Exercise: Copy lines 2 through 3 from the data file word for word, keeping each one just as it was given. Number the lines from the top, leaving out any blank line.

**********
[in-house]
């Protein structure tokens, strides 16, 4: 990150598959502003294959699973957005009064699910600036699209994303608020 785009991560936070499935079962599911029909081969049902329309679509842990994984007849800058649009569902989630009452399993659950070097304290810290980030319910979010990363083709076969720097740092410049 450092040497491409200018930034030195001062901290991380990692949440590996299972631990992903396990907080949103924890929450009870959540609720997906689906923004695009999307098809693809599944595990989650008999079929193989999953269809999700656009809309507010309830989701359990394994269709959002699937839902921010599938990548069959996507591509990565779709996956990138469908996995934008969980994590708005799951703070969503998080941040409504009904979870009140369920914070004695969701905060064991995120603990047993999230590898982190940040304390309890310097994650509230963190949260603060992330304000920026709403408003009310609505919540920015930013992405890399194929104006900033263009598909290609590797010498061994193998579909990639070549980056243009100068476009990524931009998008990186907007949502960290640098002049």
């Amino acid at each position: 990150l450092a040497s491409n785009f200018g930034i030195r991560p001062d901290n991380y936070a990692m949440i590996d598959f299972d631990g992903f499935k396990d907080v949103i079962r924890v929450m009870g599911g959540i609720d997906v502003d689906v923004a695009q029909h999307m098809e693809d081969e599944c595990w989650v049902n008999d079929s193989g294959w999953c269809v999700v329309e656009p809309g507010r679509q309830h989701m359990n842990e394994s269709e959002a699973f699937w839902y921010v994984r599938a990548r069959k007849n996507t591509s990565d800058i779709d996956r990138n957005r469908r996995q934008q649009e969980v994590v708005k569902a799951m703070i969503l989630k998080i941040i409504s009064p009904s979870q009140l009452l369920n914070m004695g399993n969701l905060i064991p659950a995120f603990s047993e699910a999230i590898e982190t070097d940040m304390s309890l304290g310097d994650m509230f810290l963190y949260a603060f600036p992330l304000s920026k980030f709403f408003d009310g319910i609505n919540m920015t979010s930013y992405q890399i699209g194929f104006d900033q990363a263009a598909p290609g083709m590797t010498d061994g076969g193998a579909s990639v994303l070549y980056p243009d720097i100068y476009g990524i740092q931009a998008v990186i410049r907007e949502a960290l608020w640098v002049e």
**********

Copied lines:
């Protein structure tokens, strides 16, 4: 990150598959502003294959699973957005009064699910600036699209994303608020 785009991560936070499935079962599911029909081969049902329309679509842990994984007849800058649009569902989630009452399993659950070097304290810290980030319910979010990363083709076969720097740092410049 450092040497491409200018930034030195001062901290991380990692949440590996299972631990992903396990907080949103924890929450009870959540609720997906689906923004695009999307098809693809599944595990989650008999079929193989999953269809999700656009809309507010309830989701359990394994269709959002699937839902921010599938990548069959996507591509990565779709996956990138469908996995934008969980994590708005799951703070969503998080941040409504009904979870009140369920914070004695969701905060064991995120603990047993999230590898982190940040304390309890310097994650509230963190949260603060992330304000920026709403408003009310609505919540920015930013992405890399194929104006900033263009598909290609590797010498061994193998579909990639070549980056243009100068476009990524931009998008990186907007949502960290640098002049």
């Amino acid at each position: 990150l450092a040497s491409n785009f200018g930034i030195r991560p001062d901290n991380y936070a990692m949440i590996d598959f299972d631990g992903f499935k396990d907080v949103i079962r924890v929450m009870g599911g959540i609720d997906v502003d689906v923004a695009q029909h999307m098809e693809d081969e599944c595990w989650v049902n008999d079929s193989g294959w999953c269809v999700v329309e656009p809309g507010r679509q309830h989701m359990n842990e394994s269709e959002a699973f699937w839902y921010v994984r599938a990548r069959k007849n996507t591509s990565d800058i779709d996956r990138n957005r469908r996995q934008q649009e969980v994590v708005k569902a799951m703070i969503l989630k998080i941040i409504s009064p009904s979870q009140l009452l369920n914070m004695g399993n969701l905060i064991p659950a995120f603990s047993e699910a999230i590898e982190t070097d940040m304390s309890l304290g310097d994650m509230f810290l963190y949260a603060f600036p992330l304000s920026k980030f709403f408003d009310g319910i609505n919540m920015t979010s930013y992405q890399i699209g194929f104006d900033q990363a263009a598909p290609g083709m590797t010498d061994g076969g193998a579909s990639v994303l070549y980056p243009d720097i100068y476009g990524i740092q931009a998008v990186i410049r907007e949502a960290l608020w640098v002049e």